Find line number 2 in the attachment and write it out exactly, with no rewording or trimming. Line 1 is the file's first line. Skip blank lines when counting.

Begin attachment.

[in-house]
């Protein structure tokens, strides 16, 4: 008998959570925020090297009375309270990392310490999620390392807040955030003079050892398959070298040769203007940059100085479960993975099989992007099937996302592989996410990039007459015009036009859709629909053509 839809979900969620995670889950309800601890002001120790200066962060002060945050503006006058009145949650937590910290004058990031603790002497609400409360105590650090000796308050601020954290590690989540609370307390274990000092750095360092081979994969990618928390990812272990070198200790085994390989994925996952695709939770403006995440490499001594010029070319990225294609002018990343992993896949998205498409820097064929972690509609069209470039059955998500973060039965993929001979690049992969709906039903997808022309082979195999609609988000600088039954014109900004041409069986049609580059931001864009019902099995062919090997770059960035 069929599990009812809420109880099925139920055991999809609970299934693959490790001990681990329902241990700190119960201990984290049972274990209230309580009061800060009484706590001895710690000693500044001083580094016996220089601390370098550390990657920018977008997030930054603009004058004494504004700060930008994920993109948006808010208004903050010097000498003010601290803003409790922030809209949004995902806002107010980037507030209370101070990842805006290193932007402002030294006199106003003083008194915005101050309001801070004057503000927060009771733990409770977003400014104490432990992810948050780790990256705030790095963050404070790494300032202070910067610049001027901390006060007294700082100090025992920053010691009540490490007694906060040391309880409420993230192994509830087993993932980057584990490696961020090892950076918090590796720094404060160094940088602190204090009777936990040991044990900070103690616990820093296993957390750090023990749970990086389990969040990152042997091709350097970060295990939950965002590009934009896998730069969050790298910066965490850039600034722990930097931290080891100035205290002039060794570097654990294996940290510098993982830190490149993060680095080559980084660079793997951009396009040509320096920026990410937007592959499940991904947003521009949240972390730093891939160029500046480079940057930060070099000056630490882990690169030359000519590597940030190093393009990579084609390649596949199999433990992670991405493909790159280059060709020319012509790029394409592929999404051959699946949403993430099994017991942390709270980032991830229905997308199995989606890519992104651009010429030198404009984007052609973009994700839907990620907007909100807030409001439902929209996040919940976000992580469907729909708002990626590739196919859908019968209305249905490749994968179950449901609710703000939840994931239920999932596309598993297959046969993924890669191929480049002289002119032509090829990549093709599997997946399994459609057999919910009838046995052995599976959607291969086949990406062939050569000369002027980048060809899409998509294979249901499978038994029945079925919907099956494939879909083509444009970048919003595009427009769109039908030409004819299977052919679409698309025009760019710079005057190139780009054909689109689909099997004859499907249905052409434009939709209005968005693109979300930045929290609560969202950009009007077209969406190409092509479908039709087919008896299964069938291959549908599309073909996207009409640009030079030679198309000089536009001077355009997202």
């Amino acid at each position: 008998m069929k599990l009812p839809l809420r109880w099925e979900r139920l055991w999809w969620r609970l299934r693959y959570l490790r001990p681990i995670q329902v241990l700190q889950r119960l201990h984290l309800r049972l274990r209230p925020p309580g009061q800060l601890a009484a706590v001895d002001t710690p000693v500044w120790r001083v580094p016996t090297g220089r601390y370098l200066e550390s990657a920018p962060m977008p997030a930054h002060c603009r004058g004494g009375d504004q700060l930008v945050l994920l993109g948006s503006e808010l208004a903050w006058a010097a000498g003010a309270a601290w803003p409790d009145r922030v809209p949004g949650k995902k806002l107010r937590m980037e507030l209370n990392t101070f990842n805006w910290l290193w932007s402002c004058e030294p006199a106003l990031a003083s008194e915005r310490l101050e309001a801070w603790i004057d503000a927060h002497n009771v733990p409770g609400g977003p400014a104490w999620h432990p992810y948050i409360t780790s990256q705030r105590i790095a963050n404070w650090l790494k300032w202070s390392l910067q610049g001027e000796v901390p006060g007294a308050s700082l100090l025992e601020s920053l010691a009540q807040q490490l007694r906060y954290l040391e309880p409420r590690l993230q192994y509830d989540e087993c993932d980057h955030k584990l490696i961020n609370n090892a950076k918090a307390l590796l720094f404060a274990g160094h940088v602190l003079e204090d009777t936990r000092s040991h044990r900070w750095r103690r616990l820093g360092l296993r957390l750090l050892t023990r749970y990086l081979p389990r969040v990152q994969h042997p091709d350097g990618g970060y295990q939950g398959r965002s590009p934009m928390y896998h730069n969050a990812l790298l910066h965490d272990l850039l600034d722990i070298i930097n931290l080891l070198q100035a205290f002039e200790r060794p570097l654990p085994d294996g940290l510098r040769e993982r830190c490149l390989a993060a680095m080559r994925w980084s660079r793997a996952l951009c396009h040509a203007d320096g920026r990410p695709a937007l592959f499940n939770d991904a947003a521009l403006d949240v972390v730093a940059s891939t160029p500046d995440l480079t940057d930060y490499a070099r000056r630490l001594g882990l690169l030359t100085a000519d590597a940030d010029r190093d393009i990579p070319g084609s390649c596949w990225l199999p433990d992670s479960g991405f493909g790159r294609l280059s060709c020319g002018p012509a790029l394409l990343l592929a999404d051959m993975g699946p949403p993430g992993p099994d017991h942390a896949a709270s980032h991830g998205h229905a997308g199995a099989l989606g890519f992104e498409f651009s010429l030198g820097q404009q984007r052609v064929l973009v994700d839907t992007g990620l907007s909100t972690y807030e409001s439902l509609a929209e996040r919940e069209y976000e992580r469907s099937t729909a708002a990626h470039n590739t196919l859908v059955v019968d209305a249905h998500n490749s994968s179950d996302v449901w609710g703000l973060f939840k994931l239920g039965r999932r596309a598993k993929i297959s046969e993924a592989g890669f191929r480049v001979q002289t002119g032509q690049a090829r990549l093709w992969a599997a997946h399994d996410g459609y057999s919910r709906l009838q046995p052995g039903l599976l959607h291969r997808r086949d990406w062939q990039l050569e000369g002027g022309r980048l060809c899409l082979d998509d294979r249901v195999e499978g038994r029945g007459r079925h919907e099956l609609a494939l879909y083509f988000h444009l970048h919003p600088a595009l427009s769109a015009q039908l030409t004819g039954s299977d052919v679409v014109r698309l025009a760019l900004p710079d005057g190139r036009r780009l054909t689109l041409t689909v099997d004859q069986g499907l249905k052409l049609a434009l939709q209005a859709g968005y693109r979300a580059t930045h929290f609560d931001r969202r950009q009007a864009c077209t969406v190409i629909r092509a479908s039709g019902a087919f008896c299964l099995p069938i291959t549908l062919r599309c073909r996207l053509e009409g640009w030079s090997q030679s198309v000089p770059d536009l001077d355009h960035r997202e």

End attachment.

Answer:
């Protein structure tokens, strides 16, 4: 008998959570925020090297009375309270990392310490999620390392807040955030003079050892398959070298040769203007940059100085479960993975099989992007099937996302592989996410990039007459015009036009859709629909053509 839809979900969620995670889950309800601890002001120790200066962060002060945050503006006058009145949650937590910290004058990031603790002497609400409360105590650090000796308050601020954290590690989540609370307390274990000092750095360092081979994969990618928390990812272990070198200790085994390989994925996952695709939770403006995440490499001594010029070319990225294609002018990343992993896949998205498409820097064929972690509609069209470039059955998500973060039965993929001979690049992969709906039903997808022309082979195999609609988000600088039954014109900004041409069986049609580059931001864009019902099995062919090997770059960035 069929599990009812809420109880099925139920055991999809609970299934693959490790001990681990329902241990700190119960201990984290049972274990209230309580009061800060009484706590001895710690000693500044001083580094016996220089601390370098550390990657920018977008997030930054603009004058004494504004700060930008994920993109948006808010208004903050010097000498003010601290803003409790922030809209949004995902806002107010980037507030209370101070990842805006290193932007402002030294006199106003003083008194915005101050309001801070004057503000927060009771733990409770977003400014104490432990992810948050780790990256705030790095963050404070790494300032202070910067610049001027901390006060007294700082100090025992920053010691009540490490007694906060040391309880409420993230192994509830087993993932980057584990490696961020090892950076918090590796720094404060160094940088602190204090009777936990040991044990900070103690616990820093296993957390750090023990749970990086389990969040990152042997091709350097970060295990939950965002590009934009896998730069969050790298910066965490850039600034722990930097931290080891100035205290002039060794570097654990294996940290510098993982830190490149993060680095080559980084660079793997951009396009040509320096920026990410937007592959499940991904947003521009949240972390730093891939160029500046480079940057930060070099000056630490882990690169030359000519590597940030190093393009990579084609390649596949199999433990992670991405493909790159280059060709020319012509790029394409592929999404051959699946949403993430099994017991942390709270980032991830229905997308199995989606890519992104651009010429030198404009984007052609973009994700839907990620907007909100807030409001439902929209996040919940976000992580469907729909708002990626590739196919859908019968209305249905490749994968179950449901609710703000939840994931239920999932596309598993297959046969993924890669191929480049002289002119032509090829990549093709599997997946399994459609057999919910009838046995052995599976959607291969086949990406062939050569000369002027980048060809899409998509294979249901499978038994029945079925919907099956494939879909083509444009970048919003595009427009769109039908030409004819299977052919679409698309025009760019710079005057190139780009054909689109689909099997004859499907249905052409434009939709209005968005693109979300930045929290609560969202950009009007077209969406190409092509479908039709087919008896299964069938291959549908599309073909996207009409640009030079030679198309000089536009001077355009997202």